Menu

Looking for unusual or uncommon irish names - Page 5

We've Moved!

Our wonderful discussion forums have now moved to Facebook...

Click to join us in our HIGM ("Help I'm Getting Married") group!

Silini2 Posts: 3834
Here is a link to a similar post a couple years ago. It has some lovely names there too. People got a bit cross with my for being so pernickety, but here it is anyway!!: viewtopic.php?f=29&t=185101&hilit=irish&start=45
little mrs sunshine Posts: 5523
Looks like I was the same on DD2 aswell haha and I love her name now
JT Posts: 397
Love Liadan (think it means grey lady?? and there's a fada somewhere) and Schira - both for girls. Called my son Caolan (fada on last a) but now every second boy seems to be called that!
Silini2 Posts: 3834
Little miss sunshine, Méiní - may nee Éimhín - ay veen JT Schira is DEF not Irish.... one similar though is Síofra?? Maybe it's that one?? Not sure... Your son's name is lovely!
pigeonwife Posts: 3789
Silini - I for one would like to thank you for sharing your knowledge - would hate to give a child a name and mispronounce it. Just a question on Siofra - I always thought this was a girls name but in that Collins book I put up a link a link to it says it's a boys name (Irish for Geoffry). Was also confused about Naoise as I thought this was a girls name although there is now a little boy coming to my mums and toddlers group with this name. Also I know a male Eibhin - is this a boys or girls name or can it be either? Isn't Aoibheann pronounced very similarily - is it the same name just male and female or am I totally wrong. Sorry my Irish is crap - would love to be better at it.
JT Posts: 397
Hi silini, It's my sister's name so I'm fairly sure I've got it right :) but the spelling must have been deirished. I know locally there's a st scire primary school so maybe that's the correct spelling ?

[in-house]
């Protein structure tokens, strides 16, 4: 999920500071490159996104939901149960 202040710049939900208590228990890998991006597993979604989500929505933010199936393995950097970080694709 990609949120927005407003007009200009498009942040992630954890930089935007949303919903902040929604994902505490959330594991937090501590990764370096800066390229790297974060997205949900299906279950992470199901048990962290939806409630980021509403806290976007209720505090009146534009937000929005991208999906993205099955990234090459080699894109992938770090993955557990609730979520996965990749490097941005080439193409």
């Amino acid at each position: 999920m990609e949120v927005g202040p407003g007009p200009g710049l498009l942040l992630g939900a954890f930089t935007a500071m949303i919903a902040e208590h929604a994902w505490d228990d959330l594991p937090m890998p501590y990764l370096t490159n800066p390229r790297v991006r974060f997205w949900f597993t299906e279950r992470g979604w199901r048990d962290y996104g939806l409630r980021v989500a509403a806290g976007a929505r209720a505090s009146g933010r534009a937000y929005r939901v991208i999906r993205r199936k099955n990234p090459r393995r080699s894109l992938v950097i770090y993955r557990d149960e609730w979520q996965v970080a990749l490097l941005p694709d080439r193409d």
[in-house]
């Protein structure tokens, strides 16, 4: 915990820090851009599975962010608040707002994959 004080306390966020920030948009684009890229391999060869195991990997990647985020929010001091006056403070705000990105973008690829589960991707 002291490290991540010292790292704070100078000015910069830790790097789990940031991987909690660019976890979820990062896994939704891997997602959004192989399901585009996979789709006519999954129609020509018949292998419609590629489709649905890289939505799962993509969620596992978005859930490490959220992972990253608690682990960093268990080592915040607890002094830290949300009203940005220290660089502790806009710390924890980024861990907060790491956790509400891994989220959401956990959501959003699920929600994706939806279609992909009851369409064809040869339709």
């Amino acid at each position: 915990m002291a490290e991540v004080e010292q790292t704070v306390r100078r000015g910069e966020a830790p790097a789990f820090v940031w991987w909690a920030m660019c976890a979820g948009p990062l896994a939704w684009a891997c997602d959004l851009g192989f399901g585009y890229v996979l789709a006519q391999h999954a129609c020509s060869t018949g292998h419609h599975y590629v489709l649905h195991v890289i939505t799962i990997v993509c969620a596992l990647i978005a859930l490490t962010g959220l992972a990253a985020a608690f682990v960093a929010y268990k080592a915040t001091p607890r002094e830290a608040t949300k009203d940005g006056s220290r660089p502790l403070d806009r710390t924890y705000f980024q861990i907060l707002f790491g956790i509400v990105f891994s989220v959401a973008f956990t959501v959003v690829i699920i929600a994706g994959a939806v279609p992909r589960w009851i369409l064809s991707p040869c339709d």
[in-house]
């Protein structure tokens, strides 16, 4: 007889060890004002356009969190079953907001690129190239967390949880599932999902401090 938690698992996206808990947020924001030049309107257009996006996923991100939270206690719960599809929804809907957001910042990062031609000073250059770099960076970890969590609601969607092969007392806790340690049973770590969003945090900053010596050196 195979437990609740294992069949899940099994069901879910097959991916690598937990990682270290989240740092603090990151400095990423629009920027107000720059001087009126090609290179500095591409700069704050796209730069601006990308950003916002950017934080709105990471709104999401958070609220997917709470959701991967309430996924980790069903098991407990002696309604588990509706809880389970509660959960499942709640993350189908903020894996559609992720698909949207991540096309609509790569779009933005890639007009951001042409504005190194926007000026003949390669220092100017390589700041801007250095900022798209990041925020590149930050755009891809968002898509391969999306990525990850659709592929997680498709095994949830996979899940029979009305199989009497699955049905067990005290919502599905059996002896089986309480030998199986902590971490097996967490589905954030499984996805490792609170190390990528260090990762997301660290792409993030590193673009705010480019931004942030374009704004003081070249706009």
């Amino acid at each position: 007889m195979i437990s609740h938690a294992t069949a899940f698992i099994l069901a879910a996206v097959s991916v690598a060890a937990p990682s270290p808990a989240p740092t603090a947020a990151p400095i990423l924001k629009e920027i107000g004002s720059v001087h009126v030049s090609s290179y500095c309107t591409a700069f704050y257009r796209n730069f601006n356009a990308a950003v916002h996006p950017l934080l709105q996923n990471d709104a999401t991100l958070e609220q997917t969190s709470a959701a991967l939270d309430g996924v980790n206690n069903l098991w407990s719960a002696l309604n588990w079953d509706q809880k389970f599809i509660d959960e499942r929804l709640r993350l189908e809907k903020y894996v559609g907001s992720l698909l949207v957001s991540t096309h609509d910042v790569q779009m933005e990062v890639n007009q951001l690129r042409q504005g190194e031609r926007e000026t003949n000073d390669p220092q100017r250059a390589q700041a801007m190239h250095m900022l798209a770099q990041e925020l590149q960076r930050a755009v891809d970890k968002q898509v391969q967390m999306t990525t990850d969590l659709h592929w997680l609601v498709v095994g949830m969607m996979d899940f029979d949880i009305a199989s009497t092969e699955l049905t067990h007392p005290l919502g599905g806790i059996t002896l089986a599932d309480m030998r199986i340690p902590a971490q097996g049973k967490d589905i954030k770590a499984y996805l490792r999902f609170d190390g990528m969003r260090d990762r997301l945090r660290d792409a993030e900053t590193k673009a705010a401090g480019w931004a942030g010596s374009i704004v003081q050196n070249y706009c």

Service Finder
Silini2 Posts: 3834
Hi PG Naoise is 100% definitely a boys name. Here is the link: http://en.wikipedia.org/wiki/Naoise Its is just used recently for girls as well for some reason. Síofra is in my baby name book as a girl's name. The meaning is given as 'changeling child' so i guess it could be a boy's name too. Names dont really translate as such, but there is a link below with different 'translations' of geoffrey, they do sound like Síofra but are not the same: http://www.irishgaelictranslator.com/tr ... 28275.html Yes Éimhín is both a girls and a boys name, according to my book. It means roughly 'little saint'. As for Aoibheann, no the pronounciation is totally different. It's eev-inn. It's hard to describe the pronounciation in Donegal Irish but again it would not be pronounced the same as Éimhín. I think if you want the sound ay-veen you would need to spell it Éimhín. THe Aoibh sound sounds just like the name Eve, not Ayve. Think of the name Aoife, which of course is ee-fa not ay-fa. JT yes think you are right think the spelling must have become anglicised or something, I have never heard this name before, but you wouldn't get an 'sch' together like this at all in Irish. No disrespect at all to her name obviously!!! How is it pronounced, like she-re? Or ski-re? It's really beautiful anyway.
mrssunflower Posts: 3651
Most females in my family have Irish names. Aoife Sinead or Sineadh Niamh Sadhbh Ciara Bronagh Aislinn Caragh or Cara Aileen Clodagh Mairead Brigid Caitlinn Colleen Dara (male or female) Eimear Grainne Edain (Aideen) Blanaid Roisin I only know older people with these names and I think the more people try and pick uncommon names this is how a name becomes popular again. If you love a name then go with it, I would take it as a compliment to the name if I knew at least 1 other with the same name.
JT Posts: 397
We pronounce it sheer-a but I think the school is pronounced like skeer- a but I could be wrong
pigeonwife Posts: 3789
Thanks Silini. Another one we have on the list for a girl is Brianna.